7. betty q. says:

    …went up North a few weeks ago and brought with me Indian Candy (smoked salmon jerky). Domestic customs officer said …I smell food! Then asked what it was and I said…Indian Candy ….I was going to offer him some but I didn’t want to go through all the trouble of unwrapping my quadruple FOIL (environmentalist’s nightmare!). I just told him I made them…next time I will give him some!

    …came back a few weeks ago from up North. The family I stayed with had quite a big farm and they have cows, pigs, etc. While I was there, they butchered 2 pigs, 1 cow and an elk. Guess what I brought back to the amusement of the domestic customs officer….the caul fat(sensal for my embutidos…yes, I have sensal, mga Mrs. here in Vancouver!), the lengua from the cow. I could have brought stuff for dinuguan but that would really gross out the customs officers and I would have a lot of explaining to do!….hahahahahha

    Nov 21, 2009 | 10:07 am

     
  8. mrs lavendula says:

    i brought home some cranberry and cinnamon goat’s cheese and a pack of cheese blocks i found in a grocery. It was so funny coz i placed it in my hand carry and they had to run my carry on luggage several times through the machine. i think the packaging may have looked like explosives in the xray. my hubby said we should have placed my car phone charger beside the cheese and then they would have been ultimately suspicious!! hehehe!

    Nov 21, 2009 | 10:12 am

     
  9. betty q. says:

    OH…if anyone would like to know how to evade the prospect of having your luggage opened?..maybe have the PENI FRESH ANTISEPTIC SOAP right up front in your luggage so when the duty officer opens your luggage, he will just roar with laughter and zip up your luggage again!…leaving the rest of your maletas to go through.

    Also, did you know that you can bring back say fresh mangoes for instance…you just have to declare it and it has to be FREE OF BLEMISHES!…no pimples…no nothing ! Also, only in reasonable quantities…not KAING!

    Nov 21, 2009 | 10:17 am

     
  10. thelma says:

    among the interesting food that i brought with me from the philippines last month
    were bottles of burong asan, burong talangka, fresh coconut oil and other stuff
    that i bought from sm supermarket. i also brought with me several cans of
    allies dried peanuts, boxes of candies from magalang, salted watermelon seeds
    all kinds of kakanin, tuyo and other dried fish . one thing that didn’t pass inspection
    were the chicaron from guagua….grrrr! even another lady’s bags ofchicaron were confiscated.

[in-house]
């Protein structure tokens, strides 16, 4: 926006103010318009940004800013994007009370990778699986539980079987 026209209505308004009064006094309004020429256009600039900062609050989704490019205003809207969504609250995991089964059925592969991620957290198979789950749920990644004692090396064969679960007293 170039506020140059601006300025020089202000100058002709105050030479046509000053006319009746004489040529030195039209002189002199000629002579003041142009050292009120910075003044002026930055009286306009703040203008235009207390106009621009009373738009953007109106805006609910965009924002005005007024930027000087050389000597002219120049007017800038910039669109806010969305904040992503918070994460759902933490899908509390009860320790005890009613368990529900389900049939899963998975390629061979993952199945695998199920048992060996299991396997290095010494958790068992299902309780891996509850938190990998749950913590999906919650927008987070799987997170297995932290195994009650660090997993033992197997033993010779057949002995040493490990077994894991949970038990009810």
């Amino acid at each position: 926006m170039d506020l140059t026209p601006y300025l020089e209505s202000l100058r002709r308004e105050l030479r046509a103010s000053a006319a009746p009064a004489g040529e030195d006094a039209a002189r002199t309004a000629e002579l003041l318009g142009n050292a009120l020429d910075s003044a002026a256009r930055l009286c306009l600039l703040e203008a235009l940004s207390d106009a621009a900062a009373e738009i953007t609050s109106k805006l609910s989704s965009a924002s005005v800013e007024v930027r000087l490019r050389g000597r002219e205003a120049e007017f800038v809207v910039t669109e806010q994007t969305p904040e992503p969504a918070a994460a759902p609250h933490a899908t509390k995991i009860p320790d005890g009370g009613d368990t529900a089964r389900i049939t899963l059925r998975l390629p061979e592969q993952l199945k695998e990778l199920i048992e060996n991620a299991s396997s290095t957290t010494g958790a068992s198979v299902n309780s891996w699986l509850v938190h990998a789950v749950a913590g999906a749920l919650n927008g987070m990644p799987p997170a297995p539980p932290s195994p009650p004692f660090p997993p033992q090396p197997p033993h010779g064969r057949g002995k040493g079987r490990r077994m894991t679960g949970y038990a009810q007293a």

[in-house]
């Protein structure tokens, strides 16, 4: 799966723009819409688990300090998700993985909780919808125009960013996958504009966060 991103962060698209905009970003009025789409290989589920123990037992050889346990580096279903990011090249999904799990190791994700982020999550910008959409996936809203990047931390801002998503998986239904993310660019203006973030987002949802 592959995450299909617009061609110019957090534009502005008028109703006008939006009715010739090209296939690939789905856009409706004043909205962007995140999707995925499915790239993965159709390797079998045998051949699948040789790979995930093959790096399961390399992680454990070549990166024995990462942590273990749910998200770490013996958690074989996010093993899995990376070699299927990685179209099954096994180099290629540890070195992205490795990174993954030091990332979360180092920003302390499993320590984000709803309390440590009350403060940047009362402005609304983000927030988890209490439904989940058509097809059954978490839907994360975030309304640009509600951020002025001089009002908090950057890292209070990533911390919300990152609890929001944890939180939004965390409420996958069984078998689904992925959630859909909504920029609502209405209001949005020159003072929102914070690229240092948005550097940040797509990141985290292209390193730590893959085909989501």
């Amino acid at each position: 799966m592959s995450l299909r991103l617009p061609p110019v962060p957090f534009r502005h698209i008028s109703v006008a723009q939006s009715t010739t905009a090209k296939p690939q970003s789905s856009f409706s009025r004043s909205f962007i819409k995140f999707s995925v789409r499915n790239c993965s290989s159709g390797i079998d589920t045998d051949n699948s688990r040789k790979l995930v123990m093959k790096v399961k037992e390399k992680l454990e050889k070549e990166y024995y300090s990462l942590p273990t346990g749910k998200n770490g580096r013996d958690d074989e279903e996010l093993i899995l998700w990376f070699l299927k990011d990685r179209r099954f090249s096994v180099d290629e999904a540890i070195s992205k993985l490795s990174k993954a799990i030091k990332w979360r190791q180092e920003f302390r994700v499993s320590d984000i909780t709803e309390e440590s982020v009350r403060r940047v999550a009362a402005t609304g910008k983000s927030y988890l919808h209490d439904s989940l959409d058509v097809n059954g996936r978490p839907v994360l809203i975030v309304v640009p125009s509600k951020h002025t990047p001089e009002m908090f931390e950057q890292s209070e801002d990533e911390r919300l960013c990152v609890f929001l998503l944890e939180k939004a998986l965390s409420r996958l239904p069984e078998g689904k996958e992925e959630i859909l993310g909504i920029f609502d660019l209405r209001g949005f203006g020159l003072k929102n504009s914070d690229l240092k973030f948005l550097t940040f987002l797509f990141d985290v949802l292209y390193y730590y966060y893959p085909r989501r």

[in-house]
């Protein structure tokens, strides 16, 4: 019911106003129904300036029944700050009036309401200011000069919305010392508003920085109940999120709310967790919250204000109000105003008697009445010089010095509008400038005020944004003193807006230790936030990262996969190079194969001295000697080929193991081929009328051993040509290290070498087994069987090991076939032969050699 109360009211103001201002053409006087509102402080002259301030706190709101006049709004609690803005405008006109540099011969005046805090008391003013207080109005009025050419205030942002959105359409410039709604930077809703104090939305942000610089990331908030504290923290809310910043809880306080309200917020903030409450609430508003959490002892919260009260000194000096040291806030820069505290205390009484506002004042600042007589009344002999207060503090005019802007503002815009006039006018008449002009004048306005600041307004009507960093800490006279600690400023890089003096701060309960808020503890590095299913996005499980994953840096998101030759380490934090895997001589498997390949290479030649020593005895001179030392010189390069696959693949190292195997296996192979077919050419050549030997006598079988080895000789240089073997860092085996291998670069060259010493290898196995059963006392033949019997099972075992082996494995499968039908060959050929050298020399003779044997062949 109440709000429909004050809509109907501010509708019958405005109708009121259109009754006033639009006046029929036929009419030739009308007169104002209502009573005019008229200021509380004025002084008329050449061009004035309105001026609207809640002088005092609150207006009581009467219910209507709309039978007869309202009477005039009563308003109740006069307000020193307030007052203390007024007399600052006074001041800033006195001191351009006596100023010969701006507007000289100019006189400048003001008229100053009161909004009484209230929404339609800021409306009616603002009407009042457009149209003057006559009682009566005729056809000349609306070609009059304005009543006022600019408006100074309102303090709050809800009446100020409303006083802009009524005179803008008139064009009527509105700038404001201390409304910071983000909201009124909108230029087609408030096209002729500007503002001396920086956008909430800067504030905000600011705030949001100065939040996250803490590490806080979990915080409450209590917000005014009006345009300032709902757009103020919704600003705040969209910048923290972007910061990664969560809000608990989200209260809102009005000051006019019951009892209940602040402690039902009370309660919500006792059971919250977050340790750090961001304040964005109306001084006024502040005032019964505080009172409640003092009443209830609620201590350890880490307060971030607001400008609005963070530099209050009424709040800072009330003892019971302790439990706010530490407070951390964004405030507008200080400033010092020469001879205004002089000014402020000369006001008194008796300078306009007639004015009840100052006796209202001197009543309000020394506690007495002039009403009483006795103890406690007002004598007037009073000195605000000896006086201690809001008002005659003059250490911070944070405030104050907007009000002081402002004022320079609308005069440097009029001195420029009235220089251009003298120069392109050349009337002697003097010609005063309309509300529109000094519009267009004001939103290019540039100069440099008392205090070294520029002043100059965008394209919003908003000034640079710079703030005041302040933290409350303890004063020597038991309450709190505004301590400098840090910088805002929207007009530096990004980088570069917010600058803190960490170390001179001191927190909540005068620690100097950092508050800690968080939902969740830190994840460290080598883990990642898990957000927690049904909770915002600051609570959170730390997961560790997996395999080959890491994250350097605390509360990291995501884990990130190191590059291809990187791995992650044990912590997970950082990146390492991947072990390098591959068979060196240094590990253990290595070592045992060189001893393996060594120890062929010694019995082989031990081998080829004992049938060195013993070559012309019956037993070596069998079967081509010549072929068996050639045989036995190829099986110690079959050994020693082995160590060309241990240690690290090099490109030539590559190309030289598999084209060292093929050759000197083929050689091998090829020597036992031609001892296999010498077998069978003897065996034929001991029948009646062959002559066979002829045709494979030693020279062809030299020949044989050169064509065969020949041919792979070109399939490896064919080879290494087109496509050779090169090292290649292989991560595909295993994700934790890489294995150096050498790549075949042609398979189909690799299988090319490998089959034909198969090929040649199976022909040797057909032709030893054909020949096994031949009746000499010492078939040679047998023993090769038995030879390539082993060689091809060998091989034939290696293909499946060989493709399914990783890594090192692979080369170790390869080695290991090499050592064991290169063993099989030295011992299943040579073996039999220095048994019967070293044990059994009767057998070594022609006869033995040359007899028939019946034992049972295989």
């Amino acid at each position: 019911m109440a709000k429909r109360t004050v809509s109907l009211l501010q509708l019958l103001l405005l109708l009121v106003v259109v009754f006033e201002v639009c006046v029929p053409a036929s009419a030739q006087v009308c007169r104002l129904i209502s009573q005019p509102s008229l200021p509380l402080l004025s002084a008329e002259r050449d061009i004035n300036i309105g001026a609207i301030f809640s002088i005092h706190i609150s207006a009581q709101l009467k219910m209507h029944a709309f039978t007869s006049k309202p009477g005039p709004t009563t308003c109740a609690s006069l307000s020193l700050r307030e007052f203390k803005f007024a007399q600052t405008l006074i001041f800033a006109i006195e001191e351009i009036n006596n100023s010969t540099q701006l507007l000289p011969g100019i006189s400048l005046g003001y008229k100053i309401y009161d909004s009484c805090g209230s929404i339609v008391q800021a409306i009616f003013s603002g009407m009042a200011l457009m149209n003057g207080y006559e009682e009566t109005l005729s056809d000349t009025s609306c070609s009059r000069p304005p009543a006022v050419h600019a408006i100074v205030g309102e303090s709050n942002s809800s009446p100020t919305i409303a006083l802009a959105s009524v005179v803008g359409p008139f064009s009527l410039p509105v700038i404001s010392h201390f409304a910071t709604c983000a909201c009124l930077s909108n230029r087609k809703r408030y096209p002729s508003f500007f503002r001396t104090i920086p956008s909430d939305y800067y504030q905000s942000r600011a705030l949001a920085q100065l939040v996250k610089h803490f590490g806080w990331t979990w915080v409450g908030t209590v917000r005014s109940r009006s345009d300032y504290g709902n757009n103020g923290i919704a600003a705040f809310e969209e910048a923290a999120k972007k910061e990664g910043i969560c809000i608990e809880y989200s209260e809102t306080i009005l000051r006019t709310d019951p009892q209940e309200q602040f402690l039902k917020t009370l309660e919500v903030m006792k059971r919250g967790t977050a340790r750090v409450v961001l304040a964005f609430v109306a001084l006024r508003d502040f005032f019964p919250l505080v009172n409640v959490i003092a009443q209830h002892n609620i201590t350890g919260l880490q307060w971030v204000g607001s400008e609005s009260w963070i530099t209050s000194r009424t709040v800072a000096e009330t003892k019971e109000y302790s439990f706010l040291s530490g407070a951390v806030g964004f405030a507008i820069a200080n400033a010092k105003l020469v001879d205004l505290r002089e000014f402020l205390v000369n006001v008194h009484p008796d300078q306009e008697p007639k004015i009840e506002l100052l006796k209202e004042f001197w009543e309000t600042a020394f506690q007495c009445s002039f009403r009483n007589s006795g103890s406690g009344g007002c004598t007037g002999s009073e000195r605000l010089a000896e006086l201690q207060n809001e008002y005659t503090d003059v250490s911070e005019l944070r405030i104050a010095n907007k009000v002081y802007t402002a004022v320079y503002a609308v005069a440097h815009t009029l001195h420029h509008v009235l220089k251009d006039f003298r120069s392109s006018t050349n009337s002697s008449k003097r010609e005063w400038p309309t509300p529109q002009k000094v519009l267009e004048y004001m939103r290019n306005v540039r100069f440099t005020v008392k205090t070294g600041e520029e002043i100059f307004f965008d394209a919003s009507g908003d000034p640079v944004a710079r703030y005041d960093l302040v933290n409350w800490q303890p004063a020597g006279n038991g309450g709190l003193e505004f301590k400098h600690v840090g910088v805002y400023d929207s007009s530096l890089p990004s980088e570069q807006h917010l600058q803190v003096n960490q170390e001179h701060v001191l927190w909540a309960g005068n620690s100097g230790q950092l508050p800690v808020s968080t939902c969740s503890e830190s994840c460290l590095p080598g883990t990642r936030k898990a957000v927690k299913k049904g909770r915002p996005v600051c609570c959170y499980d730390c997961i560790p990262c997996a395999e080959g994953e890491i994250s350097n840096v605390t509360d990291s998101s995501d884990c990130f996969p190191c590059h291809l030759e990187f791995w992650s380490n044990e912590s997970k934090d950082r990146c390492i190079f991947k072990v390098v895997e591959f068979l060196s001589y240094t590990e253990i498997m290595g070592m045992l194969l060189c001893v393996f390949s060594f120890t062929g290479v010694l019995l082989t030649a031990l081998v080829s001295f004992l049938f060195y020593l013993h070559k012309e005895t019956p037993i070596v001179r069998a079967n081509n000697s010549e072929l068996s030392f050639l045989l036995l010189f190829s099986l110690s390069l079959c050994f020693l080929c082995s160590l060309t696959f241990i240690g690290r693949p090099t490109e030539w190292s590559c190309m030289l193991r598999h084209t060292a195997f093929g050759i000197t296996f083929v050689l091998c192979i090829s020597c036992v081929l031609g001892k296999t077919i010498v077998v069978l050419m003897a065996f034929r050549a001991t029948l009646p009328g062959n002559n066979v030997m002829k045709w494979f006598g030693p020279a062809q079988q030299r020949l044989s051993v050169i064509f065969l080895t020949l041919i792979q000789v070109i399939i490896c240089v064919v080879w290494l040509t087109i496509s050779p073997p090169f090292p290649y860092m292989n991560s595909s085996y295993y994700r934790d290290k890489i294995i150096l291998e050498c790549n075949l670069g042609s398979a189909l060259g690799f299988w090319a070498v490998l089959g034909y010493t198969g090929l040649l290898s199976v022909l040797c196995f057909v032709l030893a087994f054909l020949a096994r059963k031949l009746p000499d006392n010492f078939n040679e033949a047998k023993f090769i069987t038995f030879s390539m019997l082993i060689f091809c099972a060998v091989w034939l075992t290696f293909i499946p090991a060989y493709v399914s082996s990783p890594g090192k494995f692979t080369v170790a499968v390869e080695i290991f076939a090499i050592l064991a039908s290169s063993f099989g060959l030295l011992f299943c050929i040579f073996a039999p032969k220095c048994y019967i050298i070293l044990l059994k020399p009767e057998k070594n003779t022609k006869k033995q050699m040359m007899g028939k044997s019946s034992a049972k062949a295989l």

by the way, ecc, sorry i haven’t answered your email. thanks for keeping in touch! i’ll
    be emailing you soon!!!

    Nov 21, 2009 | 10:18 am

     
  11. moni says:

    From Bangkok, I always bring back roast duck from MK. I put the plastic container in my luggage because it comes with a packet of hoisin sauce. From Saigon, my goodies consist of arabica coffee beans, cashew nuts, pate, black peppercorns, crushed dried chilli, honey and Golden Farm peanut butter. My Mabuhay Miles always come in handy.

    Nov 21, 2009 | 10:38 am

     
  12. cherryo, yvr says:

    One of my family’s favorite pasalubongs from the Philippines is Fresh Calamansi. We just love it and bring it with us or have friends and family bring it back for us. We declare it to Customs Canada each time and luckily, it has always made it. People have told us to buy the honeymansi but it isn’t the same thing (if you ask me, it’s blasphemous to even suggest it). We freeze the rind and the juice. We make bistek Tagalog and BBQ plus lots of calamansi juice. Sarap!

    One of the most memorable handcarries my Mom used to get in HKG was Chinese ham. She would buy several legs and we would hand carry them back to MNL…that and if going back to MNL from North America, yung rolls of toilet paper niya.. didn’t see a Charmin in the pics?

    When making hatid someone to the airport, I always wonder about the contents of each balikbayan box that I see at the line-up… I guess I don’t have to wonder anymore especially what’s inside MM’s and BettyQ’s. BettyQ, pahingi naman ng recipe ng embutido mo please?

    Nov 21, 2009 | 10:44 am

     
  13. pegi says:

    What I always like to bring are ginataang green langka, how I wish I could find a place where I can get those green jackfruit here .

    Nov 21, 2009 | 10:48 am

     
  14. Fran says:

    It wasn’t strange, but on my first culinary trip to Italy I brought back a kilo of Parmesan cheese from a farm. We are not allowed to bring in food from a farm. I had it in a carry-on with other valuables and I had a lock on the bag. I was nervous about it and when it was my turn, the Customs Agent was rough on me. She checked every single bag and item.